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Tegria Software Employees allege 80-hour Weeks without Overtime

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Tegria Holdings allegedly failed to pay employees proper overtime wages for work that exceeded 40 hours per week.

Santa Clara, CAFormer Tegria workers have filed a proposed class and collective action claiming the company, which provides consulting and technology services to healthcare clients, failed to pay overtime to consultants who “routinely” worked over 40 hours and often more than 80 hours per week, a violation of the federal Fair Labor Standards Act (FLSA).

Plaintiffs Ricardo Chery, Marcus McFarland and Jasmine Siggers worked as consultants for Tegria. They provided training and support to hospitals in states such as New York, California, Maine and Illinois at various times between 2018 and 2022, as they implemented new software to perform electronic record keeping. According to the lawsuit, the three plaintiffs:
  • Were paid solely on an hourly basis
  • Were paid only for the time they billed to the end client.
  • Routinely worked in excess of 40 hours a week (in fact, typically in excess of 80 hours per week)
  • Project assignments frequently required them to work 12 hours a day, 7 days a week.
  • Were never paid time and a half for work performed for the Defendant over 40 hours per week.
The lawsuit notes that Tegria was aware that its consultants worked overtime as indicated on its payroll records. There is an overtime exemption under the FLSA and in states such as California for employees in highly skilled computer-related jobs, but plaintiffs state that, as consultants, they simply trained hospital staff in new software, therefore they were not exempt from federal overtime wage requirements. The plaintiffs claim that Tegria knew their project assignments often meant working “12 hours a day, 7 days a week,” but Tegria only paid a “straight hourly rate” despite knowing their consultants qualify for overtime pay as per FLSA standards.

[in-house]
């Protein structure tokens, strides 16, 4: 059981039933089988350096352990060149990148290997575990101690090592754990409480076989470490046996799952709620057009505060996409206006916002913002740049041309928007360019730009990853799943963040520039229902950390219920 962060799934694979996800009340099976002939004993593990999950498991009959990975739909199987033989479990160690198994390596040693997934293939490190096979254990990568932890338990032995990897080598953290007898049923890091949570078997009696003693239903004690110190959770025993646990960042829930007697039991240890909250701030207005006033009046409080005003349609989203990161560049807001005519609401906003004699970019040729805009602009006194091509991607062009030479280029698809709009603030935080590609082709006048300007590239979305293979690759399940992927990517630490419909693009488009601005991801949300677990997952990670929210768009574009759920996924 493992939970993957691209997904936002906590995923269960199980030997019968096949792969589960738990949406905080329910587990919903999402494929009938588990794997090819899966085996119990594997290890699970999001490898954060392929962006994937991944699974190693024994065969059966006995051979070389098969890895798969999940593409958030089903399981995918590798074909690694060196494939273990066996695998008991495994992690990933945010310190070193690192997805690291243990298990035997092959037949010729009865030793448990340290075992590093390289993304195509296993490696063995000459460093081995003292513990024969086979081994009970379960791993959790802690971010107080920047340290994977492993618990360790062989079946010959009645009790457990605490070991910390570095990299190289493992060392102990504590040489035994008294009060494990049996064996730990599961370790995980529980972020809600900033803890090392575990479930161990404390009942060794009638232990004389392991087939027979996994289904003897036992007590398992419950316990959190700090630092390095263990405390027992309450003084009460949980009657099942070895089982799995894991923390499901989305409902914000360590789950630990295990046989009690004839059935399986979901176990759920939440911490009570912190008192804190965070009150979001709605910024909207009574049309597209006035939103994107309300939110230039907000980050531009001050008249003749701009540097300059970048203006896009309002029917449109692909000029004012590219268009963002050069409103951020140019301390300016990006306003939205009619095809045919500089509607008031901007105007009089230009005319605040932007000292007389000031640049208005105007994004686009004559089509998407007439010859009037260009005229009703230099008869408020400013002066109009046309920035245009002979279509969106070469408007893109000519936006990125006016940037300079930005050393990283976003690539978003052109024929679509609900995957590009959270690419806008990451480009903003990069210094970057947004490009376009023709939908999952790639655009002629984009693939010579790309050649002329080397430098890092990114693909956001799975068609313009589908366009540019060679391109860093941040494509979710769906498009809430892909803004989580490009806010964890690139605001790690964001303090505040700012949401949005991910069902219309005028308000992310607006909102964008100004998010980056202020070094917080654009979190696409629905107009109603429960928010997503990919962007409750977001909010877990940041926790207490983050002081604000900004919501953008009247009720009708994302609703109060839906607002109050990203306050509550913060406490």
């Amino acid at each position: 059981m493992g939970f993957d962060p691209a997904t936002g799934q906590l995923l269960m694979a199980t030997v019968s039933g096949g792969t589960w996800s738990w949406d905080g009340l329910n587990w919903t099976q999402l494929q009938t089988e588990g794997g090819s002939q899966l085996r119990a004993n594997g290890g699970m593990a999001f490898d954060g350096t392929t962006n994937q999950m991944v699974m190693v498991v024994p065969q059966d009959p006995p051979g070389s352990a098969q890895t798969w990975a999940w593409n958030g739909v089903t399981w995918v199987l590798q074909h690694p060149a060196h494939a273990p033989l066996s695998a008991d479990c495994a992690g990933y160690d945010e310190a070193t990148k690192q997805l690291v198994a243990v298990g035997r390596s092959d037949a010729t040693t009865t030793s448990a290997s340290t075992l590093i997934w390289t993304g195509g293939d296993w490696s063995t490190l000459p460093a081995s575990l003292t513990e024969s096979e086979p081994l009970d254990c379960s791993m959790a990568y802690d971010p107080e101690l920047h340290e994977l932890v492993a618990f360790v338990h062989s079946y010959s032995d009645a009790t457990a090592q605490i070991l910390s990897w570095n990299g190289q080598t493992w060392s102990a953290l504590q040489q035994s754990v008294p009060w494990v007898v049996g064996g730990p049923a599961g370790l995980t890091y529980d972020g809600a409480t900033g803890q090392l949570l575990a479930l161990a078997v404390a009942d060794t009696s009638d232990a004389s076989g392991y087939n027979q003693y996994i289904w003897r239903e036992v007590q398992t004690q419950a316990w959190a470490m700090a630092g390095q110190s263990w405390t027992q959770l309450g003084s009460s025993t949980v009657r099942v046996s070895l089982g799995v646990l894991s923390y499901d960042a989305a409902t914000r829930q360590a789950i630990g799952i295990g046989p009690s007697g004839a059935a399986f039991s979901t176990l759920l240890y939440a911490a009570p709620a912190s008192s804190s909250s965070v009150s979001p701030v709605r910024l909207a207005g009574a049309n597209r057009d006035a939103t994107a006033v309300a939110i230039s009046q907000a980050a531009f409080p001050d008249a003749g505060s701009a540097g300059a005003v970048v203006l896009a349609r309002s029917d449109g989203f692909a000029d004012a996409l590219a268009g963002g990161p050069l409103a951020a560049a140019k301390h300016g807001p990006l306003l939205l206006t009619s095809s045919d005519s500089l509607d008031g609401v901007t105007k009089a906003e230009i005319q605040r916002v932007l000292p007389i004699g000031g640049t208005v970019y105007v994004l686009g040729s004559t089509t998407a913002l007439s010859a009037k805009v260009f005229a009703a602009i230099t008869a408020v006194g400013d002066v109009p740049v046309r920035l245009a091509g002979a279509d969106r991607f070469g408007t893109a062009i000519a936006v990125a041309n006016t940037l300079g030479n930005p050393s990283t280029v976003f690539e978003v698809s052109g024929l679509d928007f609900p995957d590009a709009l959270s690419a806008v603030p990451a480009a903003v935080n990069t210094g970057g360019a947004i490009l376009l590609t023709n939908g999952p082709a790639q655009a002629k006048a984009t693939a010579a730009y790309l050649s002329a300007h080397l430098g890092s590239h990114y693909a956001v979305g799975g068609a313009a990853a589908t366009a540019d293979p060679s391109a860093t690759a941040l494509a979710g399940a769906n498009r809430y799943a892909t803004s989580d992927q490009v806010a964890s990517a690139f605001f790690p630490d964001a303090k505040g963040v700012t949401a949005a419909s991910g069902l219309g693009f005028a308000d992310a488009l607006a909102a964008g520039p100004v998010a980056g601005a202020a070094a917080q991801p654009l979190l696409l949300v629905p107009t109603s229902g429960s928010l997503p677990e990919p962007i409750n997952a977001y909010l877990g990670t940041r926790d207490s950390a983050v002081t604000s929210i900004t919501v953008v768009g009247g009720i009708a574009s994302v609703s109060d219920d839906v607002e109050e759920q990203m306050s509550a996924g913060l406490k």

FLSA Violations

Tegria Holdings and its senior management violated the FLSA because they had “no reasonable basis to believe that Plaintiffs and the members of the FLSA Collective were exempt from the requirements of the FLSA.” According to court documents, the defendants either” knew or acted with reckless disregard of clearly applicable FLSA provisions because they maintained payroll records which reflected the fact that Plaintiffs and the FLSA Collective did, in fact, regularly work in excess of 40 hours per week, and thus, Defendants had actual knowledge that Plaintiffs and the FLSA Collective Members worked overtime.”

The lawsuit intends to represent anyone in the United States who worked for Tegria Holdings, LLC and provided software training to hospital workers at any time since April 20, 2020. The suit also aims to cover those who worked for Tegria and provided software training to healthcare clients in New York at any time since April 20, 2017, reports Law360. The case is Chery et al. v. Tegria Holdings LLC, case number 2.23-cv-00612, in the U.S. District Court for the Western District of Washington.


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